Monday, September 5, 2016

Corn Fields Callin' It Quits: Check for Stalk Rot

After pollination, the corn yield potential is set.  We can't add to the corn yield potential, but we sure can try to preserve that yield potential!  Think of the corn leaves (especially the top leaves) as factories for photosynthesis and their job is to make sugars for plant growth, development and grain yield.  If there is leaf loss or stress at tassel or during grain fill, the corn plant may have a reduction in yield potential.

Northern corn leaf blight that has spread into the canopy beyond the ear leaf.
Earlier in 2016, it was critical that we scouted for fungal disease such as Gray leaf spot and Northern corn leaf blight to make sure it did not spread beyond the ear leaf.  Environmental conditions that consisted of rain, humidity, and specific temperature ranges were conducive for disease development.  A fungicide application may have been warranted on susceptible hybrids between the corn growth stages of tassel and brown silk (sometimes before dent if warranted) to try to preserve corn yield.  It has been well documented that the higher percentage disease on the plant, the greater the yield loss.  Research has also shown that if fungicides are applied at the right time, high disease pressure present at that time will increase your potential for a yield response from a fungicide, which can increase your return on investment.

There are many other stresses that can occur during ear development that can also cause plants to make less sugars such as lack of sunlight (cloudy days), drought, high plant populations (competition for light/reduced stalk), wind, hail, corn rootworm, corn borer (2nd generation), nematodes, corn planted after corn (higher disease), compromised roots from lack of oxygen (flooding) or root rot, nutrient deficiency (low N/ or high N with low K), high ear placement, or poor hybrid stalk strength.
Corn that has shut down due to stalk rots.

Unfortunately, corn could have undergone many of these stresses during the current growing season at corn kernel development.  The developing ears take priority and the amount of sugars that they require will depend on kernel number. Root and stalk tissue have lower priority, and if under stress, they will receive less sugar and weaken.  Hence, in their weakened state, root and stalk rot pathogens lurking in the soil/residue can infect and cause disease.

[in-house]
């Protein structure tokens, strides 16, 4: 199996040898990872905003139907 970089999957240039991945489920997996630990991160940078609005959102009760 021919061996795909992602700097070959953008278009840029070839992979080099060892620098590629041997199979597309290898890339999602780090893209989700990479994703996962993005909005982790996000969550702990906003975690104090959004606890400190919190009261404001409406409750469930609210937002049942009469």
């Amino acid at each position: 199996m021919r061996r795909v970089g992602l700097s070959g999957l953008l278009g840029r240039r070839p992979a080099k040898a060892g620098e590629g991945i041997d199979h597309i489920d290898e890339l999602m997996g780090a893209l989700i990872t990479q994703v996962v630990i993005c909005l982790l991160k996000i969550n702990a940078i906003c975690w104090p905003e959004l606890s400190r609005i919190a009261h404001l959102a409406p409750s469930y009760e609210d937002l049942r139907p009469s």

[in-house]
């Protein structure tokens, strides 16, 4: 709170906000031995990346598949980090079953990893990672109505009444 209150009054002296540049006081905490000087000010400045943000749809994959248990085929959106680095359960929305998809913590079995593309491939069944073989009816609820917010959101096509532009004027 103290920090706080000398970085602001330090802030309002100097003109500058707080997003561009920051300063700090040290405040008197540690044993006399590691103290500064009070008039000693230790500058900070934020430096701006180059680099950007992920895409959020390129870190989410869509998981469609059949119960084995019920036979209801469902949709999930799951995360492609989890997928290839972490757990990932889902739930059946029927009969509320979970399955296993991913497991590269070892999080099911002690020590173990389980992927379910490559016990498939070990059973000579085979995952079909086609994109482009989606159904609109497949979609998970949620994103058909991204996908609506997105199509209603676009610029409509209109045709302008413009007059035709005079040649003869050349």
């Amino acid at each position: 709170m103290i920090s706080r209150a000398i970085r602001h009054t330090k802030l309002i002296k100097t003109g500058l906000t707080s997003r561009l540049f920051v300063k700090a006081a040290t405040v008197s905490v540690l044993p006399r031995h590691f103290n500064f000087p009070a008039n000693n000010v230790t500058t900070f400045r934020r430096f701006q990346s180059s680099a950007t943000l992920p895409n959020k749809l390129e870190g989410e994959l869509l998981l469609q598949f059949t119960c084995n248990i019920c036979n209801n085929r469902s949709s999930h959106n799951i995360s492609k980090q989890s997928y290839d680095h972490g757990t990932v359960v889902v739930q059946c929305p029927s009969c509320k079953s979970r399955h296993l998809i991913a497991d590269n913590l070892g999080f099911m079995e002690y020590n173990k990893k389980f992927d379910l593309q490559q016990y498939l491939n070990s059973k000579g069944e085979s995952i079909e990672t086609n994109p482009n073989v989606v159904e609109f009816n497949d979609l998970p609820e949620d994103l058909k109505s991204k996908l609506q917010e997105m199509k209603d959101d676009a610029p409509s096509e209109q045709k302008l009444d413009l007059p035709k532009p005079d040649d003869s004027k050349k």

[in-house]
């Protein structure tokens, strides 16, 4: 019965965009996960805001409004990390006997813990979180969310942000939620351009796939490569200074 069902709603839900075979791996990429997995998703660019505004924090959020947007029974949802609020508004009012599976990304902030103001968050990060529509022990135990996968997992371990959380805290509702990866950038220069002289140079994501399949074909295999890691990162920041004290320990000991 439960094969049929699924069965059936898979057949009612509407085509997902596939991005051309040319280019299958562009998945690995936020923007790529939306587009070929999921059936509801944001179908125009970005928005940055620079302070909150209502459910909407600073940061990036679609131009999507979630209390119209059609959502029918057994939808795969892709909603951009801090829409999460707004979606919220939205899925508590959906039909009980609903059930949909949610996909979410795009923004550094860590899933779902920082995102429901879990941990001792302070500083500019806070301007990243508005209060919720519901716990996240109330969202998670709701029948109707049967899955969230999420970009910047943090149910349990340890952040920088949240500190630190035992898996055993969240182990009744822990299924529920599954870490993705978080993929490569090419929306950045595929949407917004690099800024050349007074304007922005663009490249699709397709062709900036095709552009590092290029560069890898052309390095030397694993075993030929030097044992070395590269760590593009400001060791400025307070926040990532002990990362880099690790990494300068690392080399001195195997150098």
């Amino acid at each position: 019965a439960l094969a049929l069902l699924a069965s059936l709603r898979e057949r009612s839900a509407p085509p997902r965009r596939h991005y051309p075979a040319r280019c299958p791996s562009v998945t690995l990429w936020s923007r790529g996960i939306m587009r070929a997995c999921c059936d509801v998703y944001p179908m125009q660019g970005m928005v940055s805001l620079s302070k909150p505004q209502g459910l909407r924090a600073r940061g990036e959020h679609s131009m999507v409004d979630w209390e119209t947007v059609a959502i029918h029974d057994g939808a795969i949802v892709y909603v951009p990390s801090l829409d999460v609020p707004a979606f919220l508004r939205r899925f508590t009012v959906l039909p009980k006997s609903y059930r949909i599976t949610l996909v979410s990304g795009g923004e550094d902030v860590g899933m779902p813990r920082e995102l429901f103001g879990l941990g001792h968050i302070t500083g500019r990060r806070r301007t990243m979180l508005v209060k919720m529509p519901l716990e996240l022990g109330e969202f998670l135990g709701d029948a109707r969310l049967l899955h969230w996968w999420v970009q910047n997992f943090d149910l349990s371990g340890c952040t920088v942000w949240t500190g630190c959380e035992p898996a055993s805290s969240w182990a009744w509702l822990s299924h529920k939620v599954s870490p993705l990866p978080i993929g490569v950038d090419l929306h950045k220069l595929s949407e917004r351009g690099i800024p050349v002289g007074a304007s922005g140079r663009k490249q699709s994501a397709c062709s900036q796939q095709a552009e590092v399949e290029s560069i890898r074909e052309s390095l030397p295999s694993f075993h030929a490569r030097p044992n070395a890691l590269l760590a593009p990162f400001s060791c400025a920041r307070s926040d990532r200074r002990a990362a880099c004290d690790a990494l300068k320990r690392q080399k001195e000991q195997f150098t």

Corn that is infected with anthracnose stalk rot.
Stalk rot can cause the plant to die within 7 to 10 days, which in turn, causes poor ear fill or finished ears, increased ear rots in wet weather, yield reduction between 5 to 20%, as well as harvest losses.  Scout the entire field for stalk quality.  Remember that different soil types, soil drainage patterns, hybrids, and fertility can all be factors that could affect stalk quality.  

Check 10 plants by pinching  the second or third internode of the stalk above ground level.  Then, push the stalks and if they collapse easily, cut open the stalk to check for disease or insects.  Stalk rot could be lurking in just one area of the field or affect an entire field.  If more than 10% of stalks appear to have stalk rot, harvest these areas as soon as grain is physically mature with a slow combine speed.

1 comment:

  1. All these problems and the USDA has numbers that show we will harvest the second highest corn crop in history. Seems like everything else in Washington, all screwed up.


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